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Optical fiber sensors for earth sciences: From basic concepts to optimising glass composition for high temperature applications
G.Brambilla, H.H.Kee, V.Pruneri, and T.P.Newson
The technical evolution in the field of optical fibre sensors is reviewed with particular reference to high temperature measurements. Optimisation of fibre composition and system design to fully realise the potential of these sensors has led to the substantial advances in both distributed and point sensor systems. Distributed sensing techniques based on Rayleigh, Raman and Brillouin scattering with their dependences on strain and temperature are examined. The use of spontaneous Brillouin scattering is demonstrated to achieve both short and long range temperature sensing with high spatial and temperature sensitivities. Simultaneous distributed strain and temperature sensing is also demonstrated by measuring both the Brillouin intensity and frequency shift. Remote sensing for applications in volcanic areas and deep borehole monitoring is discussed. A review of point sensors is also proposed, with particular stress on devices for earth science applications like seismometers, position, strain and chemical sensors. Intrinsic sensors based on microbending, evanescent field and fibre Bragg gratings are examined. Temperature resistance of gratings written in different fibres is compared and fibre glass composition is optimised for high temperature applications. Gratings written in tin doped fibre shows enhanced thermal stability and excellent reliability up to a temperature of approximately 800 °C.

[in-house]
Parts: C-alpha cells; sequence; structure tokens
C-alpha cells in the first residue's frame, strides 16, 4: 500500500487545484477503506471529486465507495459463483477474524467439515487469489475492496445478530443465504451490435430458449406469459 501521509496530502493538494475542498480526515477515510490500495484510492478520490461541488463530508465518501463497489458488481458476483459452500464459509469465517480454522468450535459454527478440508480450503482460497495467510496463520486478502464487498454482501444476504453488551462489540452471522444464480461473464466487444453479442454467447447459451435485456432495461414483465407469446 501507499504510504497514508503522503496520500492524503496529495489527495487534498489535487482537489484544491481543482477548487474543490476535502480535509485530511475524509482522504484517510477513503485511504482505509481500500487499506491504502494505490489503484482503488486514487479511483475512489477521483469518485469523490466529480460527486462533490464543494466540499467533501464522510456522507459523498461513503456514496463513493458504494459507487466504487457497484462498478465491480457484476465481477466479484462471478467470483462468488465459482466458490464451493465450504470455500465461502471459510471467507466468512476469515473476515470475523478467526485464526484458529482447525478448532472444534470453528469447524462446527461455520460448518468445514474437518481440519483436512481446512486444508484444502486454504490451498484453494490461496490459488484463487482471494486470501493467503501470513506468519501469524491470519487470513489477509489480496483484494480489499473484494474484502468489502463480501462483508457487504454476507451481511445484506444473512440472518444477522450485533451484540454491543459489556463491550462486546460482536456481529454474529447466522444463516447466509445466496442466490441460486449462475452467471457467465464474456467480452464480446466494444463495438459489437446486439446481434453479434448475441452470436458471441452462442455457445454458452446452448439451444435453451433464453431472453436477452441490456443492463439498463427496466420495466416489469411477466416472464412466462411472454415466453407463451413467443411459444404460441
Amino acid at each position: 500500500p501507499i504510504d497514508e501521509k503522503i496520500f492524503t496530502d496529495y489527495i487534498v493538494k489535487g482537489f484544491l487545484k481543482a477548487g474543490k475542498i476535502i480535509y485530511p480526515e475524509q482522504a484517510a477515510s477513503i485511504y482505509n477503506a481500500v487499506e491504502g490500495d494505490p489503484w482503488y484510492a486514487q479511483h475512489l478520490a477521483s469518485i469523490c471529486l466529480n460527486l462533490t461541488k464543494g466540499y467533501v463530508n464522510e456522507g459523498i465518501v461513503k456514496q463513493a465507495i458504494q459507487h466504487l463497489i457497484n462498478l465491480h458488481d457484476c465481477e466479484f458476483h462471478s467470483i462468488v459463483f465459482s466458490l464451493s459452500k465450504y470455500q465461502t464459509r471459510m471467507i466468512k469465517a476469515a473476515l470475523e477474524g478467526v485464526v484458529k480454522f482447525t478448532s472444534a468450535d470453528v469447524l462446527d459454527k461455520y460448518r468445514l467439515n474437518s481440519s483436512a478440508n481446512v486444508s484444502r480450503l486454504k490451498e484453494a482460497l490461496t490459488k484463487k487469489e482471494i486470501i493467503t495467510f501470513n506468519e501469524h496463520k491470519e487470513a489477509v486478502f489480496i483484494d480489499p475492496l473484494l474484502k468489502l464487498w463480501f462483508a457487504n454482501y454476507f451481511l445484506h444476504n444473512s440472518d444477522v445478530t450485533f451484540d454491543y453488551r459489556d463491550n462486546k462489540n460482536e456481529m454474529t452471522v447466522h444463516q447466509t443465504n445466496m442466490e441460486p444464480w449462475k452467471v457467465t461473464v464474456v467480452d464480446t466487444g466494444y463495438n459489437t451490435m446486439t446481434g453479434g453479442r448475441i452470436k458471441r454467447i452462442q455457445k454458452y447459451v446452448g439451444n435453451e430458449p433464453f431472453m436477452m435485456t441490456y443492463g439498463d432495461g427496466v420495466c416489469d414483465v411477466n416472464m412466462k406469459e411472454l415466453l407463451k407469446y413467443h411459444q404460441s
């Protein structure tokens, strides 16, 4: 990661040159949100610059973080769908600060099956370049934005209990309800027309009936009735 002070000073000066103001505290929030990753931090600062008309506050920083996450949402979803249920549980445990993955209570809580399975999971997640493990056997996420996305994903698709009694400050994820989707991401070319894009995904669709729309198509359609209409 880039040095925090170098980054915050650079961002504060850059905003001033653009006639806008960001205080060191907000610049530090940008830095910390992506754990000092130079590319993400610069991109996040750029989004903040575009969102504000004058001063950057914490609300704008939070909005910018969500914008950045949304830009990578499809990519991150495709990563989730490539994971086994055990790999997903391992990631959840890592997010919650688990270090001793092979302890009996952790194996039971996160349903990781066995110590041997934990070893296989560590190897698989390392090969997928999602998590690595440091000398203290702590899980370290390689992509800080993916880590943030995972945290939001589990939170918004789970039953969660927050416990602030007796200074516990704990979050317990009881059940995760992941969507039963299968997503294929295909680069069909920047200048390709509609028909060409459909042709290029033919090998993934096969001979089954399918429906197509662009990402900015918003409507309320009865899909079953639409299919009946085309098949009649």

International Workshop on Optical Methods in Earth Science Naples 21-24 Mar (2001) Invited
Southampton ePrint id: 17193
Copyright University of Southampton 2006